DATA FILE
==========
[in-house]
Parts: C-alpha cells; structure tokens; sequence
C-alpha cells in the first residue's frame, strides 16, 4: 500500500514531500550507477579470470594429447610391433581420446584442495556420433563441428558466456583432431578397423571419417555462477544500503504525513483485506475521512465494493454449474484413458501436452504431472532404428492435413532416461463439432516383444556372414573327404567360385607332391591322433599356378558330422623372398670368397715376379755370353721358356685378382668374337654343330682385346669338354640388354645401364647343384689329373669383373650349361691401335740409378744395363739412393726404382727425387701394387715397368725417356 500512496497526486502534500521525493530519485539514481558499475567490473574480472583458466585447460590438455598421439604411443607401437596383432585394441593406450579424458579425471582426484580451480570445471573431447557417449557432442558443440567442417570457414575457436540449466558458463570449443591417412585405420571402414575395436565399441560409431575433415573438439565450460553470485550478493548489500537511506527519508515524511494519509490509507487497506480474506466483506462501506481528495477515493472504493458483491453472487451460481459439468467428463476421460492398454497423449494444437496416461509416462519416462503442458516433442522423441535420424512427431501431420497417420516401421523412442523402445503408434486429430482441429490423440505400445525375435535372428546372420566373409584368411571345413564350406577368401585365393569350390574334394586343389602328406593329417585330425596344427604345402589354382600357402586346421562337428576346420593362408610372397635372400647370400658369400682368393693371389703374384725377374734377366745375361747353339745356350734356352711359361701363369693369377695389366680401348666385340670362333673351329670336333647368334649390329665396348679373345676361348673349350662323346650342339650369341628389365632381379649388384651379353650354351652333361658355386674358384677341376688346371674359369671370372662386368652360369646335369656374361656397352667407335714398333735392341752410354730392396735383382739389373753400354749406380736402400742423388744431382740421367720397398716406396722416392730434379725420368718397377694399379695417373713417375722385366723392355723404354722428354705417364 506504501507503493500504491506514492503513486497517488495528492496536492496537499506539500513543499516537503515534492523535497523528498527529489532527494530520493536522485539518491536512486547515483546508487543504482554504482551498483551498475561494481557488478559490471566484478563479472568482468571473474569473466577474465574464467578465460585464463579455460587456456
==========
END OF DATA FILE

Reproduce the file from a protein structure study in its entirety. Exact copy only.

[in-house]
Parts: C-alpha cells; structure tokens; sequence
C-alpha cells in the first residue's frame, strides 16, 4: 500500500514531500550507477579470470594429447610391433581420446584442495556420433563441428558466456583432431578397423571419417555462477544500503504525513483485506475521512465494493454449474484413458501436452504431472532404428492435413532416461463439432516383444556372414573327404567360385607332391591322433599356378558330422623372398670368397715376379755370353721358356685378382668374337654343330682385346669338354640388354645401364647343384689329373669383373650349361691401335740409378744395363739412393726404382727425387701394387715397368725417356 500512496497526486502534500521525493530519485539514481558499475567490473574480472583458466585447460590438455598421439604411443607401437596383432585394441593406450579424458579425471582426484580451480570445471573431447557417449557432442558443440567442417570457414575457436540449466558458463570449443591417412585405420571402414575395436565399441560409431575433415573438439565450460553470485550478493548489500537511506527519508515524511494519509490509507487497506480474506466483506462501506481528495477515493472504493458483491453472487451460481459439468467428463476421460492398454497423449494444437496416461509416462519416462503442458516433442522423441535420424512427431501431420497417420516401421523412442523402445503408434486429430482441429490423440505400445525375435535372428546372420566373409584368411571345413564350406577368401585365393569350390574334394586343389602328406593329417585330425596344427604345402589354382600357402586346421562337428576346420593362408610372397635372400647370400658369400682368393693371389703374384725377374734377366745375361747353339745356350734356352711359361701363369693369377695389366680401348666385340670362333673351329670336333647368334649390329665396348679373345676361348673349350662323346650342339650369341628389365632381379649388384651379353650354351652333361658355386674358384677341376688346371674359369671370372662386368652360369646335369656374361656397352667407335714398333735392341752410354730392396735383382739389373753400354749406380736402400742423388744431382740421367720397398716406396722416392730434379725420368718397377694399379695417373713417375722385366723392355723404354722428354705417364 506504501507503493500504491506514492503513486497517488495528492496536492496537499506539500513543499516537503515534492523535497523528498527529489532527494530520493536522485539518491536512486547515483546508487543504482554504482551498483551498475561494481557488478559490471566484478563479472568482468571473474569473466577474465574464467578465460585464463579455460587456456